The Importance of B Vitamins for Heart Health

B vitamins are essential for total body health and also play a major role in maintaining a healthy cardiovascular system.

B vitamins are essential in energy metabolism, cell regeneration (making new cells and differentiating their function), fetal development, and sustaining healthy tissue/organ function throughout one’s life. These powerhouse vitamins come in many different types, such as…

B6, Folate, and B12 are especially important for heart and blood health in maintaining proper red blood cell formation and size.[2]

B6 (pyridoxine)

B6 is an integral part of the heme complex, which is the iron portion of red blood cells that give RBCs their shape and function. Without B6, oxygen transportation throughout the body would be compromised which can lead to fatigue. Additionally, a B6 deficiency can cause microcytic anemia–the production of defective, small red blood cells–leading to unoxygenated cells, fatigue, and cardiovascular impairment. A good source of B6 can be found in meats, poultry, fish, and soy, which may help avoid folate deficiency.[3]


Folate is crucial for DNA synthesis, cellular differentiation, protein metabolism, and the creation and function of red blood cells and neurotransmitters. Folate deficiency may lead to macrocytic anemia, which is characterized by abnormally large blood cells that are unable to properly transport oxygen due to their abnormal structure. Macrocytic anemia can disrupt proper cardiac function and may increase the risk of cardiovascular disease, kidney dysfunction, elevated blood pressure, and abnormal heart rhythm.[4] To avoid folate deficiencies and protect heart health, eat a diet rich in folate and folic acid such as beef liver, spinach, black-eyed peas, asparagus, and folic acid-enriched foods.[5]

B12 (cobalamin)

Vitamin B12 is an essential vitamin that acts as a coenzyme for energy metabolism/ breakdown of major macronutrients (especially protein), and blood and nerve cell function. The high acidity of stomach acid creates the only suitable environment for B12 absorption; thus people with malabsorption/ chronic digestive diseases, antacid medications, or bariatric surgeries may impair the absorption of B12 and lead to deficiency.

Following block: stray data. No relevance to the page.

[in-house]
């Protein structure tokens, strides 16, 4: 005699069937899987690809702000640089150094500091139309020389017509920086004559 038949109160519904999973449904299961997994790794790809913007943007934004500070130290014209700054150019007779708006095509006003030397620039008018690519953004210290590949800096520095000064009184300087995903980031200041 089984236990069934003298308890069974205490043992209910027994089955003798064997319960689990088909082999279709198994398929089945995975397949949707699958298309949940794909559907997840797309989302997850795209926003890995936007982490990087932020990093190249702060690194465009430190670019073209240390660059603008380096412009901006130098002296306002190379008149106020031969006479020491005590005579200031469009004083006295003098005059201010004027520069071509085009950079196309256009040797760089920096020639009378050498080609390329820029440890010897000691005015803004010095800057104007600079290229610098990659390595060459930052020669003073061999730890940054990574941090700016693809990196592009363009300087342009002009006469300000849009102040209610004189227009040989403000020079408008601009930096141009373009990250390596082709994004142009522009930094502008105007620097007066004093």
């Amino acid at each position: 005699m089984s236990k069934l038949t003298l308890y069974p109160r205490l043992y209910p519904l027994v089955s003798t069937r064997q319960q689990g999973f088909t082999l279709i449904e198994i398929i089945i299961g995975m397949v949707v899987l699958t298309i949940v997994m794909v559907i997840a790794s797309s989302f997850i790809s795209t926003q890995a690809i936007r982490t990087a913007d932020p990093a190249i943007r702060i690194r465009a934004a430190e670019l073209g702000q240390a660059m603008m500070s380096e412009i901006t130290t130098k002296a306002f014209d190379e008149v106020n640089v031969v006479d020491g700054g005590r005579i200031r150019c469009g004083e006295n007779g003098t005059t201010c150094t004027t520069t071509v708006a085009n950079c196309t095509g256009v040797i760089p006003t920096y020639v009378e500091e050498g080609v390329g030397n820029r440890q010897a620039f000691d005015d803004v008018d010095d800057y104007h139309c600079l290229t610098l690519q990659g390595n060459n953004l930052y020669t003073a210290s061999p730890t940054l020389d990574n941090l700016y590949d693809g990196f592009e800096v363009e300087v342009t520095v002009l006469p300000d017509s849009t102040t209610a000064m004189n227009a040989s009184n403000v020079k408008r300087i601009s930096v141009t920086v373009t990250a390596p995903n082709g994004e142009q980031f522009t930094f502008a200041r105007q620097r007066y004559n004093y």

Similar to folate, B12 deficiency may lead to pernicious anemia, a type of macrocytic anemia that impacts oxygen transport, blood efficiency, and cardiovascular health.[6] B12 foods are found primarily in animal-based products such as beef liver, clams, salmon, and tuna, as well as the vegan source of nutritional yeast. Strict vegetarians and vegans should consult their practitioners about B12 supplementation, due to the lack of B12 sources in a plant-based diet.[7]

Ensuring your intake of essential B vitamins is crucial to oxygen transport, which affects overall blood and heart health. If you are inspired to improve your heart health or nutrition, start your health journey with one of our registered dietitians. To learn how to fuel YOUR unique body and finally start feeling your best, email [email protected] to book your complimentary discovery call. 

Additional Reference:

Thompson, Janice, et al. “Nutrients Involved in Blood Health and Immunity.” The Science of Nutrition, 5th ed., Pearson Education, New York, New York, 2020, pp. 486–489.

Co-Created with MS Nutrition Candidate,  Jacqueline Gilpin

[1] B Vitamins | The Nutrition Source | Harvard T.H. Chan School of Public Health

[2] Thompson, Janice, et al., 486-489

[3] Thompson, Janice, et al., 486-489

[4] Thompson, Janice, et al., 486-489

[5] Folate – Health Professional Fact Sheet

[6] Thompson, Janice, et al., 486-489

[7] Vitamin B12 – Health Professional Fact Sheet

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